• Hayley Fisher of Allied Bakeries
  • Ruth O’Loughlin of Oxfordshire County Council
  • Emily Murphy of IKEA Group



Grandesco Entrepreneur of the Year


  • Sue Randall of Oxford Fine Dining Ltd
  • Sam Willoughby of What’s on 4
  • Rachel Eden of Holy Brook Associates Ltd



Santander Director of the Year


  • Sharon Collins of Venture Life
  • Elona Mortimer-Zhika of Iris
  • Sally Preston of Kids Foods




Local Buzz Small Business


  • Anna Davies of Therapists on the High Street
  • Celia Smith of Bluebell Biscuiterie
  • Sarah Riggott of Sarah Riggott Ltd



Wise Owls Lifetime Achievement


  • Jackie Chappell of The Ironing Lady Ltd
  • Gerry Lejeune OBE of Berkshire Community Foundation
  • Jo Cooke of Hoarding Disorders UK CIC



The Breeze Radio Employer of the Year


  • Judith Tinker of M-four Promotions Limited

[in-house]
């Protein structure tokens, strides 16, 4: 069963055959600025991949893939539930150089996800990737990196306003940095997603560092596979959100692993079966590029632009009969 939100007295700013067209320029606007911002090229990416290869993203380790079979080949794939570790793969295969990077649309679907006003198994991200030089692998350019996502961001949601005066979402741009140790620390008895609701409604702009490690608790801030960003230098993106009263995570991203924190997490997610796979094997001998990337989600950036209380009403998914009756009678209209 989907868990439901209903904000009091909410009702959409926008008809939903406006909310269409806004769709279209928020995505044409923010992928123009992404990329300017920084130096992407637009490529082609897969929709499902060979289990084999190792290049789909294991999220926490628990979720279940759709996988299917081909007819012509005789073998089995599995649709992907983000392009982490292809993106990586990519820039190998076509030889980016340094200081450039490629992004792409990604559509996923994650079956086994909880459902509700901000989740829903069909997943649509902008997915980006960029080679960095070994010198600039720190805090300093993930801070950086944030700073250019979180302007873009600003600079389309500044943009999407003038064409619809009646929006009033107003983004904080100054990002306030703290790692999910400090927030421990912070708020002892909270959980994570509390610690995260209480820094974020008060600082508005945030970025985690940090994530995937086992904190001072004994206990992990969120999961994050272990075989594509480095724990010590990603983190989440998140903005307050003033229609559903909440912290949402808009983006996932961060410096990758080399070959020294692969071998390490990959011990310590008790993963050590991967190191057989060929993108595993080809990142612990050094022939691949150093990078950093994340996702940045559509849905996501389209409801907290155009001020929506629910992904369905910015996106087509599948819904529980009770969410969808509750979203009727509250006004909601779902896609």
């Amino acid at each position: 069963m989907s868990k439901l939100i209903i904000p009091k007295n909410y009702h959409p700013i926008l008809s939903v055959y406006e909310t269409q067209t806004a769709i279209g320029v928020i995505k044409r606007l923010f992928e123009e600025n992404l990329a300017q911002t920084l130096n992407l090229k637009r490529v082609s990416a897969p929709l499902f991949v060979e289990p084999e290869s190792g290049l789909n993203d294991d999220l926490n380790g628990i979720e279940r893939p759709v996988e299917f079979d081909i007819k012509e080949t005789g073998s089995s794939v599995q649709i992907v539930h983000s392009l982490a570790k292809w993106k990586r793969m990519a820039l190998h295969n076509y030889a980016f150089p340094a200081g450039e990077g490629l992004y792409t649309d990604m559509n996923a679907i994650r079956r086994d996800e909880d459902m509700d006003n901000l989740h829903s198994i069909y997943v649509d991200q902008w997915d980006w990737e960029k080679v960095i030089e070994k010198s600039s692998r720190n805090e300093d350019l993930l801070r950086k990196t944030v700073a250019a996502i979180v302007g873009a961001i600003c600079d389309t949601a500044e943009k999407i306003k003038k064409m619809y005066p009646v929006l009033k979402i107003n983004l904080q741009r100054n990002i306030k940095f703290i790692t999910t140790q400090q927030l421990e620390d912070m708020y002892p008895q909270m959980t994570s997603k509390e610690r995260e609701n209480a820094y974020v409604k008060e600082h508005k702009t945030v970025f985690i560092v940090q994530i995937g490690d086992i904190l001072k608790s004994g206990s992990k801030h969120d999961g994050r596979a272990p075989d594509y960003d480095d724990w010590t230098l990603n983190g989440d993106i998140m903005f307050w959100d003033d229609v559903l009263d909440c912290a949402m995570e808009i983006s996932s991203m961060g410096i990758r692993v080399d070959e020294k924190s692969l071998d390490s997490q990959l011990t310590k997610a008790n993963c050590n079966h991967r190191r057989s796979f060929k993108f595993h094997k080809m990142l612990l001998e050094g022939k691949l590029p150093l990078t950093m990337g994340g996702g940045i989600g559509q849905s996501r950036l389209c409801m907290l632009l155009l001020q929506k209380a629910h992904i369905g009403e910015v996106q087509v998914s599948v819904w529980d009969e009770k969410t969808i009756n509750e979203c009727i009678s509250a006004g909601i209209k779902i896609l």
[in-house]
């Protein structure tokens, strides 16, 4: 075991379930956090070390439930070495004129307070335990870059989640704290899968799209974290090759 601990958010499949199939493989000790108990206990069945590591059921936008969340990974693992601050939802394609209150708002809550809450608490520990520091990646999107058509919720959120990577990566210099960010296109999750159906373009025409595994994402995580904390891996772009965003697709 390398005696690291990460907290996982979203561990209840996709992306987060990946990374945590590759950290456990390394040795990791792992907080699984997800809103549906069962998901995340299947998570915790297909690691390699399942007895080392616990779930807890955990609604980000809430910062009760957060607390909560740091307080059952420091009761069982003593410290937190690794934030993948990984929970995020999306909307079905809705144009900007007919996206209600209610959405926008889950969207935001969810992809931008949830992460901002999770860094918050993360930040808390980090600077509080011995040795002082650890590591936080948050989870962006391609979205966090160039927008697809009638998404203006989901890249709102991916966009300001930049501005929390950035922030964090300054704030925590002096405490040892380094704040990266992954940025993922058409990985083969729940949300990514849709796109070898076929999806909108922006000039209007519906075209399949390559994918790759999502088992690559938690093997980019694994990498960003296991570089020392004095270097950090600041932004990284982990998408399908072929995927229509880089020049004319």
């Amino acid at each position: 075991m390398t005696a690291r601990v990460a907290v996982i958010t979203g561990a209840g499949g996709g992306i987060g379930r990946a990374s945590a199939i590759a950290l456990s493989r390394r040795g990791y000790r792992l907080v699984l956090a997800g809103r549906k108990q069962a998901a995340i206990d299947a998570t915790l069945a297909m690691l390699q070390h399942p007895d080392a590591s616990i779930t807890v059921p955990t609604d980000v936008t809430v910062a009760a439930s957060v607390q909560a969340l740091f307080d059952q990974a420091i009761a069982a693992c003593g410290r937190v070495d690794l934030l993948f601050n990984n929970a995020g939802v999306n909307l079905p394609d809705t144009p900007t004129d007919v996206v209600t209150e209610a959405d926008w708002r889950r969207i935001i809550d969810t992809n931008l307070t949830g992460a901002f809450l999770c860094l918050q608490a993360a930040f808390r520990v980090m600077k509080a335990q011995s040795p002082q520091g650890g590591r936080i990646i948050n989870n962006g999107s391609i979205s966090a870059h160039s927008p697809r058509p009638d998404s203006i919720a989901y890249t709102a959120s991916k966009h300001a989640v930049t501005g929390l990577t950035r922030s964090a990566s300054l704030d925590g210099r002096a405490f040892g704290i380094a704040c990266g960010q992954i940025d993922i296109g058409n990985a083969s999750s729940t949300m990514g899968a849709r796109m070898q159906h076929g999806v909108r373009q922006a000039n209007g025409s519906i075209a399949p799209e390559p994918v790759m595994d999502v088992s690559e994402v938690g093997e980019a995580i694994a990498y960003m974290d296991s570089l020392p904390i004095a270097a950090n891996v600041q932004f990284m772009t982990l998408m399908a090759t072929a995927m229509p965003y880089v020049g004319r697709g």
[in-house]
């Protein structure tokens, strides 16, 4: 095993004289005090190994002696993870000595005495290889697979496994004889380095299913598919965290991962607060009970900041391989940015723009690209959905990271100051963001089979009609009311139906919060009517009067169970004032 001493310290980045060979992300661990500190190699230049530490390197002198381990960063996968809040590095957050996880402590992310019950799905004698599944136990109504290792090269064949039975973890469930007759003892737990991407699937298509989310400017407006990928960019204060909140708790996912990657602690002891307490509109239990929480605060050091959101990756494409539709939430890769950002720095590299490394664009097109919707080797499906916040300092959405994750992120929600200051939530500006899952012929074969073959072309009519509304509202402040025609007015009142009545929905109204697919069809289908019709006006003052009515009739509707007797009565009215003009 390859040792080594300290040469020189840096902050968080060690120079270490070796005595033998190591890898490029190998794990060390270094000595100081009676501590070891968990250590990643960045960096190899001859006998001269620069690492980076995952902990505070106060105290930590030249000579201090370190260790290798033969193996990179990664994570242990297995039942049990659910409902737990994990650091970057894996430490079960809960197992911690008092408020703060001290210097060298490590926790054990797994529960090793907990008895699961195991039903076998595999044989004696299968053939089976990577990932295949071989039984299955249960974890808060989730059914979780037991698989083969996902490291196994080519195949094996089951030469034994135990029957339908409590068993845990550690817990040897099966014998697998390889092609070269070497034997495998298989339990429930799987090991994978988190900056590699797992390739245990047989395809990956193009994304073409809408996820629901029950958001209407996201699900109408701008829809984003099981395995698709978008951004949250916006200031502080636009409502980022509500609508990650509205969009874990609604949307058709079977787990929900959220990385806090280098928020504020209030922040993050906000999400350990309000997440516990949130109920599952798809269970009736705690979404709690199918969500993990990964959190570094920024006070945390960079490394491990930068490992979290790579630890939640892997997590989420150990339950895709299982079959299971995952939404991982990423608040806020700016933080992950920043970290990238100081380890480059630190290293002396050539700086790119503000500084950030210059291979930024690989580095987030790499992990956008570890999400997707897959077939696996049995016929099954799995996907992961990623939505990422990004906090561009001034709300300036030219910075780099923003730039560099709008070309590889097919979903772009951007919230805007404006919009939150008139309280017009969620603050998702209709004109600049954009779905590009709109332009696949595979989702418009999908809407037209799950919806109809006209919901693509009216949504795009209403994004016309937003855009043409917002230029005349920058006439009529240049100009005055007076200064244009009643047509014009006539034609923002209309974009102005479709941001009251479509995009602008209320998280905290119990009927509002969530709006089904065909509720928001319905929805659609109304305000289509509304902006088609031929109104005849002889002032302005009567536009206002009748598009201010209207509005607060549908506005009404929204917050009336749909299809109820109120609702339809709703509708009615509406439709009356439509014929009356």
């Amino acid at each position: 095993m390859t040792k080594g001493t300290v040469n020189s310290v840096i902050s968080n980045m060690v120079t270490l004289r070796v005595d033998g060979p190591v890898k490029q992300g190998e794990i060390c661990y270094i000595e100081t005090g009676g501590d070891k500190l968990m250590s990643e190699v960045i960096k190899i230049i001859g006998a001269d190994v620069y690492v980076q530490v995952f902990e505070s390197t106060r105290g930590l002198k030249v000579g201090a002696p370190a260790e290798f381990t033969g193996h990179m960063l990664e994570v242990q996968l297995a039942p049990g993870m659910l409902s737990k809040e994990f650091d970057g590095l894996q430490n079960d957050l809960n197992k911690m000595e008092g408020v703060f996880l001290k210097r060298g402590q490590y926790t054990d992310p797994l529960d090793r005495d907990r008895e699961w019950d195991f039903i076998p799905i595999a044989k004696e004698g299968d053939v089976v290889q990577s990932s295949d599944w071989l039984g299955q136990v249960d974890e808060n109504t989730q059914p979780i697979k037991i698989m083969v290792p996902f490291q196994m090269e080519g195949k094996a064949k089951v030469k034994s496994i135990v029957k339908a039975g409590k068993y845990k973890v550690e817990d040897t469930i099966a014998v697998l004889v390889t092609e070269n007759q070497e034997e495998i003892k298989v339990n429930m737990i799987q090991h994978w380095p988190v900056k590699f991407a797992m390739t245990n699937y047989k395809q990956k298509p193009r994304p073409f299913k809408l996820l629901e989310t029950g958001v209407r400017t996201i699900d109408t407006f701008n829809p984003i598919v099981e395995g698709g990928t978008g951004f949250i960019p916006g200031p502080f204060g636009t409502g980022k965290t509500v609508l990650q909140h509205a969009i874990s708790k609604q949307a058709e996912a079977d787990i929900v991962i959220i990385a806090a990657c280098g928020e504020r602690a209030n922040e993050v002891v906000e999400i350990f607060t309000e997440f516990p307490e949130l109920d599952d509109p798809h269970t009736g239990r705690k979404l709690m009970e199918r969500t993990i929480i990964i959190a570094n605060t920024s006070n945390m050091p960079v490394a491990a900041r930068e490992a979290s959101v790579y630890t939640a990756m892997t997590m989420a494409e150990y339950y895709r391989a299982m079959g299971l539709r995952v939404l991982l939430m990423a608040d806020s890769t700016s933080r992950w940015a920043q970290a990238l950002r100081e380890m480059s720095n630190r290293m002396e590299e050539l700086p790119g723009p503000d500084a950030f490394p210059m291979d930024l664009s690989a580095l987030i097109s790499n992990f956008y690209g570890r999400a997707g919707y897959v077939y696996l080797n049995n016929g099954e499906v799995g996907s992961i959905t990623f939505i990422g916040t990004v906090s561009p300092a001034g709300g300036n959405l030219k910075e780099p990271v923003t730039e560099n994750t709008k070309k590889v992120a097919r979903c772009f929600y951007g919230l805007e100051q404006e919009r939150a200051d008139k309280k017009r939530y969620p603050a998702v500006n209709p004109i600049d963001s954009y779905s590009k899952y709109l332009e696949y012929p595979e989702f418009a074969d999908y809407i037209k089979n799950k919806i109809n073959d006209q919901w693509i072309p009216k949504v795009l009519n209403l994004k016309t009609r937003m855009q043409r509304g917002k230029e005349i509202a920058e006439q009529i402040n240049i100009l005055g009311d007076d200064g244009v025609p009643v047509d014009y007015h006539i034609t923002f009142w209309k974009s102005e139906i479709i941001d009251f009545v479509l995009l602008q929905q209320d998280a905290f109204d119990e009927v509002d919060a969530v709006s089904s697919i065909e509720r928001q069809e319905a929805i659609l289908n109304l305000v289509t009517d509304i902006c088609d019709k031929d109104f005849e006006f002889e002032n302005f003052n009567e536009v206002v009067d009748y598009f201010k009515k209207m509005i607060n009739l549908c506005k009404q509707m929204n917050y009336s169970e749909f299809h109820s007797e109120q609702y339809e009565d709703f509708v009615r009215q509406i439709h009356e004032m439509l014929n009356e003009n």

• Katherine Knight of Intelligent Health
  • Sambit Mohapatra of Siyona Tech



Prysm Group Networker of the Year


  • Amanda Ayres of The Business Girls Network
  • Aduke Onafowokan of The Sister Sister Network
  • Jade Binsted of Ribbons Media

Photograph: 2018 Finalists at Newbury Racecourse at the Thames Valley Finalist Announcement. Photo by John Rose of John Rose Photography.  

Meet the Team: Sabina Reed

IMGP8723We’re running a short series of interviews about our team members to help you get to know us better.  Here is more about Sabina Reed

What do you do?

As Holy Brook’s co-ordinator I arrange our quarterly meet ups, organise our systems, assist with bookkeeping and any other ad-hoc tasks.

We also have several bookkeeping clients that I work for as part of our finance team.

I’m currently ensuring Holy Brook is compliant under the new Data Protection Regulations that will come into effect from May this year.

2. Why are you a Holy Brook Associate?